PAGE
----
Identify Big Payback TQM Projects

by Harry P. Richard

Have you ever wanted to initiate some total quality management (TQM) projects with your suppliers? Have you ever gone to a supplier, gathered its key people and asked what TQM projects should be initiated? I have. And I wouldn't recommend it.

When asking suppliers which TQM projects would give us the greatest bang for our buck, I got a bunch of blank faces and some generalizations such as "improve quality" and "reduce inventory." As a supplier quality manager, I found that when suppliers are faced with implementing TQM projects, many of them don't know where to begin and can't identify which tasks offer the biggest payback.

As a result, I developed an approach to initiating TQM that benefits the customer, supplier and ultimately the consumer. I combined a top-down TQM process (I use the Juran problem solving process, but any proven TQM process works) with a bottom-up employee involvement process (the Workout Process as developed by GE). This approach helps prioritize which projects will yield the greatest results according to the difficulty involved in implementing them.

Identify the payback project

The approach used to identify payback projects is carried out in four steps:

1. Combine buyers, quality engineers and other customers with as many supplier personnel as possible to create a TQM team. Using the supplier's facility, ask the team to brainstorm what the companies do well together and what areas need improving.

2. Identify the underlying issues of the areas designated for improvement. This can be done by grouping theses areas according to what they have in common. For example, obsolete buyer inventory, low buyer inventory levels and value of buyer inventory all have the same underlying issue--buyer inventory.

3.Generate possible solutions to the underlying issues; this is best accomplished through another brainstorming session. After- wards, group possible solutions according to degree of implementation difficulty and payback. Consider using a modified Johari Window during this step.

The Johari Window, as designed by Joseph Luft and Harry Ingham, is a model of interpersonal communication. However, its four boxes, or windows, can be modified to categorize possible solutions by their degree of difficulty and amount of payback (see Figure 1). The modified windows include: projects that are easy to do and have a small payback, low hanging fruit; projects that are easy to do and have a big payback, focused attention; projects that are hard to do and have a small payback, low priority projects; and projects that are hard to do and have a big payback, long-term goals.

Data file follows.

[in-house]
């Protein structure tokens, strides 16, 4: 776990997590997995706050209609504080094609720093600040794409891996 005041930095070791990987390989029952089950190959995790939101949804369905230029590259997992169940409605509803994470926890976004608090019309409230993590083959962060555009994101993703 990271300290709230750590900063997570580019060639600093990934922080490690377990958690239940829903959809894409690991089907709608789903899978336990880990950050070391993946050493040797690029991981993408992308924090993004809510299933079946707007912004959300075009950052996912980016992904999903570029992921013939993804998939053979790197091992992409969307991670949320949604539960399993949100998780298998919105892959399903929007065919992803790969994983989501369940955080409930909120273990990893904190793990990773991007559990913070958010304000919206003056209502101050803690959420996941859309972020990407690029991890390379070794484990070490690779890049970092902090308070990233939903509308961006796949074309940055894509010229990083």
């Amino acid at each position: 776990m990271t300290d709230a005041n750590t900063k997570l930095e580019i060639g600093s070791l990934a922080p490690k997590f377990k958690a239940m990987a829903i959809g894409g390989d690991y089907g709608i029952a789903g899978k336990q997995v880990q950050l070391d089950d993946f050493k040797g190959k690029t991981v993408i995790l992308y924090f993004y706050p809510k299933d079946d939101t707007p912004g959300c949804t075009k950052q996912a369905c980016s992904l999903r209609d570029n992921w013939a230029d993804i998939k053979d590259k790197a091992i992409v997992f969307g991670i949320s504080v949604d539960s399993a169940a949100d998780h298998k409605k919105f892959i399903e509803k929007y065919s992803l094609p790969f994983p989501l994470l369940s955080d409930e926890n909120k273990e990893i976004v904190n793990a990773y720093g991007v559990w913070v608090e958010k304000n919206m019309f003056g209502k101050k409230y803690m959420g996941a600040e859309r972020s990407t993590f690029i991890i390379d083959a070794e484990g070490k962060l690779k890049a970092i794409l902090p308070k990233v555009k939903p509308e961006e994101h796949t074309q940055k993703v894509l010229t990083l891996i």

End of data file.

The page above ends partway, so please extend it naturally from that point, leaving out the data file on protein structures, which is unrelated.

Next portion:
4.The final step is to form additional teams to work on the projects selected from the modified Johari Window.

The process in use

Suppose a team of supplier personnel, buyers and customers was assembled to discuss possible TQM initiatives. After brainstorming what worked well in their business relationship and what areas needed improvement, the team members grouped the improvement items to identify underlying issues.

As exemplified in step 2, the group discovered that buyer inventory needed to be addressed.

The team brainstormed possible solutions to the buyer inventory concern. One solution was consigned inventory. The work, risks and payback involved in a consigned inventory system were discussed as the team tried to place the solution in one of the modified Johari Window boxes.

The team agreed that consigned inventory was a big payback project that could be implemented easily--a low hanging fruit. Another team was then created to work on implementing the consigned inventory project.

I have been using this process successfully for the past 10 years, most recently with Dresser Manufacturing in Bradford, PA. Dresser identified 25 TQM projects, many focusing on inventory reduction. This process enabled Dresser to reduce its inventory by $900,000 during the first year. Using this approach, Dresser was definitely able to identify and carry out its big payback initiatives.

HARRY P. RICHARD is a quality manager with Epimed International Inc. in Gloversville, NY. He has a master's degree in management engineering from the University of Bridgeport in Connecticut. He is a quality systems lead auditor for the Registrar Accreditation Board and an ASQ member.

If you would like to comment on this article, please post your remarks on the Quality Progress Discussion Board, or e-mail them to editor@asq.org.

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